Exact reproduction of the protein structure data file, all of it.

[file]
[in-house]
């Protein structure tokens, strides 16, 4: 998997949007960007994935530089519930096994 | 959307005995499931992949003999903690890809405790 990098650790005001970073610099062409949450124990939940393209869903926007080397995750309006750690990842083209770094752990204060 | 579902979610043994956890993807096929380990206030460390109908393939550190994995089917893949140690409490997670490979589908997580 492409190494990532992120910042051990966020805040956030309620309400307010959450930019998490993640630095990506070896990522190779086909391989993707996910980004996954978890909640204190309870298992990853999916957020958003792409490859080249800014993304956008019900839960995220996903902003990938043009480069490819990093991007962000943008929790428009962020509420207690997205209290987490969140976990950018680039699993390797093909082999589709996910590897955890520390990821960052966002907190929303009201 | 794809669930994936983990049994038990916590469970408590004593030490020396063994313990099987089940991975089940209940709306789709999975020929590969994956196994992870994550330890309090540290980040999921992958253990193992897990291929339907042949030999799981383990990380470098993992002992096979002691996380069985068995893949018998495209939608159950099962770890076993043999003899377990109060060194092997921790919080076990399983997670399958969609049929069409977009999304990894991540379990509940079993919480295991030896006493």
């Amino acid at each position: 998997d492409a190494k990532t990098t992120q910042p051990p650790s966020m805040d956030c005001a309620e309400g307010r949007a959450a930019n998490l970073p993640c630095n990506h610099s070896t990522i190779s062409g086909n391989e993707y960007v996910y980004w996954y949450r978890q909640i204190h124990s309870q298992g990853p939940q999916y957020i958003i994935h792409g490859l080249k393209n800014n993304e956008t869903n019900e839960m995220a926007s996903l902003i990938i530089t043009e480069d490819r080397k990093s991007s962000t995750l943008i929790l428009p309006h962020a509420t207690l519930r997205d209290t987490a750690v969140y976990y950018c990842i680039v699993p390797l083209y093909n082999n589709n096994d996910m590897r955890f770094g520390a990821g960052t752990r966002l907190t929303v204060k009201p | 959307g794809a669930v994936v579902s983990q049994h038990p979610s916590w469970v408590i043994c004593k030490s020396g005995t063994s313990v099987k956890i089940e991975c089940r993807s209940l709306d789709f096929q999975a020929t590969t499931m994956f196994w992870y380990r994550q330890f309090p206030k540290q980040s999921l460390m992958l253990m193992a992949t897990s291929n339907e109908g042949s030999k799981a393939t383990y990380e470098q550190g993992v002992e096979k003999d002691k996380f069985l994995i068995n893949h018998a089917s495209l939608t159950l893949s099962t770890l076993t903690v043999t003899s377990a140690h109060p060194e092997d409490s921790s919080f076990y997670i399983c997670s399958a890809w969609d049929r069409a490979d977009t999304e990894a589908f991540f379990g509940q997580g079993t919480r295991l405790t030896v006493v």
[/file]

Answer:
[in-house]
């Protein structure tokens, strides 16, 4: 998997949007960007994935530089519930096994 | 959307005995499931992949003999903690890809405790 990098650790005001970073610099062409949450124990939940393209869903926007080397995750309006750690990842083209770094752990204060 | 579902979610043994956890993807096929380990206030460390109908393939550190994995089917893949140690409490997670490979589908997580 492409190494990532992120910042051990966020805040956030309620309400307010959450930019998490993640630095990506070896990522190779086909391989993707996910980004996954978890909640204190309870298992990853999916957020958003792409490859080249800014993304956008019900839960995220996903902003990938043009480069490819990093991007962000943008929790428009962020509420207690997205209290987490969140976990950018680039699993390797093909082999589709996910590897955890520390990821960052966002907190929303009201 | 794809669930994936983990049994038990916590469970408590004593030490020396063994313990099987089940991975089940209940709306789709999975020929590969994956196994992870994550330890309090540290980040999921992958253990193992897990291929339907042949030999799981383990990380470098993992002992096979002691996380069985068995893949018998495209939608159950099962770890076993043999003899377990109060060194092997921790919080076990399983997670399958969609049929069409977009999304990894991540379990509940079993919480295991030896006493």
């Amino acid at each position: 998997d492409a190494k990532t990098t992120q910042p051990p650790s966020m805040d956030c005001a309620e309400g307010r949007a959450a930019n998490l970073p993640c630095n990506h610099s070896t990522i190779s062409g086909n391989e993707y960007v996910y980004w996954y949450r978890q909640i204190h124990s309870q298992g990853p939940q999916y957020i958003i994935h792409g490859l080249k393209n800014n993304e956008t869903n019900e839960m995220a926007s996903l902003i990938i530089t043009e480069d490819r080397k990093s991007s962000t995750l943008i929790l428009p309006h962020a509420t207690l519930r997205d209290t987490a750690v969140y976990y950018c990842i680039v699993p390797l083209y093909n082999n589709n096994d996910m590897r955890f770094g520390a990821g960052t752990r966002l907190t929303v204060k009201p | 959307g794809a669930v994936v579902s983990q049994h038990p979610s916590w469970v408590i043994c004593k030490s020396g005995t063994s313990v099987k956890i089940e991975c089940r993807s209940l709306d789709f096929q999975a020929t590969t499931m994956f196994w992870y380990r994550q330890f309090p206030k540290q980040s999921l460390m992958l253990m193992a992949t897990s291929n339907e109908g042949s030999k799981a393939t383990y990380e470098q550190g993992v002992e096979k003999d002691k996380f069985l994995i068995n893949h018998a089917s495209l939608t159950l893949s099962t770890l076993t903690v043999t003899s377990a140690h109060p060194e092997d409490s921790s919080f076990y997670i399983c997670s399958a890809w969609d049929r069409a490979d977009t999304e990894a589908f991540f379990g509940q997580g079993t919480r295991l405790t030896v006493v």